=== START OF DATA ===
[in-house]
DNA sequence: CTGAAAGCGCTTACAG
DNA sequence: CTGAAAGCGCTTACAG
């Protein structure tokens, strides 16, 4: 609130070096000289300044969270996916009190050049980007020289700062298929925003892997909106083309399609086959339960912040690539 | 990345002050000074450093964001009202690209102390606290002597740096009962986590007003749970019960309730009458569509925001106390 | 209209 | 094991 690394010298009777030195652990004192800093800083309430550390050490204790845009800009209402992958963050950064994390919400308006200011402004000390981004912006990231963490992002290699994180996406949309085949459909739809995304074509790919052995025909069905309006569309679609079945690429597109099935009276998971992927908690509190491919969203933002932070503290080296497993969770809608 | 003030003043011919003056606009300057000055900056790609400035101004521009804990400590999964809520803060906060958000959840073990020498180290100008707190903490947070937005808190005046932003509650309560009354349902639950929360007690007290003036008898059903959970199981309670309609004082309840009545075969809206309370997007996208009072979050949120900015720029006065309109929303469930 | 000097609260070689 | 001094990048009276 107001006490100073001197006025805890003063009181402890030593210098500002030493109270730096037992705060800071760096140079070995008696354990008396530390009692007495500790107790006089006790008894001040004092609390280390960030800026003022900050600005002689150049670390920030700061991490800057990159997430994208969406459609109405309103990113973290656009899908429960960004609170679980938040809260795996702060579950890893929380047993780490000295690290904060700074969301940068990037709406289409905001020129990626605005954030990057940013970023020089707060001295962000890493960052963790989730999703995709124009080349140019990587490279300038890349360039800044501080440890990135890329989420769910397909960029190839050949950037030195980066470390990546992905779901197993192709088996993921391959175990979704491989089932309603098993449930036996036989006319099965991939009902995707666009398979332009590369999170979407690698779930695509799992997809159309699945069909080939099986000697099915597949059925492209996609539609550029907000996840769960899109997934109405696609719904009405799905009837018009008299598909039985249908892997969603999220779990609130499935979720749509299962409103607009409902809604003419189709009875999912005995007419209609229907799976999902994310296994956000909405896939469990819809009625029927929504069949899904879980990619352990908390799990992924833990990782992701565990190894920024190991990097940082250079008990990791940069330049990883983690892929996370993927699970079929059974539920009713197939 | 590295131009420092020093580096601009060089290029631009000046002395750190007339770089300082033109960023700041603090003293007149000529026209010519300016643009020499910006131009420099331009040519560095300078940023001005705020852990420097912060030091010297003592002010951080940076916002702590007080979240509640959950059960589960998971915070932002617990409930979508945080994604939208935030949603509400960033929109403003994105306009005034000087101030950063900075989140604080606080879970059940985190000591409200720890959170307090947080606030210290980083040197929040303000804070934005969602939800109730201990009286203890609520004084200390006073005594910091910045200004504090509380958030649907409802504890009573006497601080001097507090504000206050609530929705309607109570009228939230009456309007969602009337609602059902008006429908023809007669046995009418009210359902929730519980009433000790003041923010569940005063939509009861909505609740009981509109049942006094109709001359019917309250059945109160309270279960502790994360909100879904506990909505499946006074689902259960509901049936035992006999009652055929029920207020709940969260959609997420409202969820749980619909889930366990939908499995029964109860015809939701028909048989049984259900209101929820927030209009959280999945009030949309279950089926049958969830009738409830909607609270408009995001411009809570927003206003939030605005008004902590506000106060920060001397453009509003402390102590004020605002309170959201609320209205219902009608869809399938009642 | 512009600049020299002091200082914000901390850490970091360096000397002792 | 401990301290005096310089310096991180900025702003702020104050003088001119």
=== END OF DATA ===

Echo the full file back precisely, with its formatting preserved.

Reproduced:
[in-house]
DNA sequence: CTGAAAGCGCTTACAG
DNA sequence: CTGAAAGCGCTTACAG
């Protein structure tokens, strides 16, 4: 609130070096000289300044969270996916009190050049980007020289700062298929925003892997909106083309399609086959339960912040690539 | 990345002050000074450093964001009202690209102390606290002597740096009962986590007003749970019960309730009458569509925001106390 | 209209 | 094991 690394010298009777030195652990004192800093800083309430550390050490204790845009800009209402992958963050950064994390919400308006200011402004000390981004912006990231963490992002290699994180996406949309085949459909739809995304074509790919052995025909069905309006569309679609079945690429597109099935009276998971992927908690509190491919969203933002932070503290080296497993969770809608 | 003030003043011919003056606009300057000055900056790609400035101004521009804990400590999964809520803060906060958000959840073990020498180290100008707190903490947070937005808190005046932003509650309560009354349902639950929360007690007290003036008898059903959970199981309670309609004082309840009545075969809206309370997007996208009072979050949120900015720029006065309109929303469930 | 000097609260070689 | 001094990048009276 107001006490100073001197006025805890003063009181402890030593210098500002030493109270730096037992705060800071760096140079070995008696354990008396530390009692007495500790107790006089006790008894001040004092609390280390960030800026003022900050600005002689150049670390920030700061991490800057990159997430994208969406459609109405309103990113973290656009899908429960960004609170679980938040809260795996702060579950890893929380047993780490000295690290904060700074969301940068990037709406289409905001020129990626605005954030990057940013970023020089707060001295962000890493960052963790989730999703995709124009080349140019990587490279300038890349360039800044501080440890990135890329989420769910397909960029190839050949950037030195980066470390990546992905779901197993192709088996993921391959175990979704491989089932309603098993449930036996036989006319099965991939009902995707666009398979332009590369999170979407690698779930695509799992997809159309699945069909080939099986000697099915597949059925492209996609539609550029907000996840769960899109997934109405696609719904009405799905009837018009008299598909039985249908892997969603999220779990609130499935979720749509299962409103607009409902809604003419189709009875999912005995007419209609229907799976999902994310296994956000909405896939469990819809009625029927929504069949899904879980990619352990908390799990992924833990990782992701565990190894920024190991990097940082250079008990990791940069330049990883983690892929996370993927699970079929059974539920009713197939 | 590295131009420092020093580096601009060089290029631009000046002395750190007339770089300082033109960023700041603090003293007149000529026209010519300016643009020499910006131009420099331009040519560095300078940023001005705020852990420097912060030091010297003592002010951080940076916002702590007080979240509640959950059960589960998971915070932002617990409930979508945080994604939208935030949603509400960033929109403003994105306009005034000087101030950063900075989140604080606080879970059940985190000591409200720890959170307090947080606030210290980083040197929040303000804070934005969602939800109730201990009286203890609520004084200390006073005594910091910045200004504090509380958030649907409802504890009573006497601080001097507090504000206050609530929705309607109570009228939230009456309007969602009337609602059902008006429908023809007669046995009418009210359902929730519980009433000790003041923010569940005063939509009861909505609740009981509109049942006094109709001359019917309250059945109160309270279960502790994360909100879904506990909505499946006074689902259960509901049936035992006999009652055929029920207020709940969260959609997420409202969820749980619909889930366990939908499995029964109860015809939701028909048989049984259900209101929820927030209009959280999945009030949309279950089926049958969830009738409830909607609270408009995001411009809570927003206003939030605005008004902590506000106060920060001397453009509003402390102590004020605002309170959201609320209205219902009608869809399938009642 | 512009600049020299002091200082914000901390850490970091360096000397002792 | 401990301290005096310089310096991180900025702003702020104050003088001119």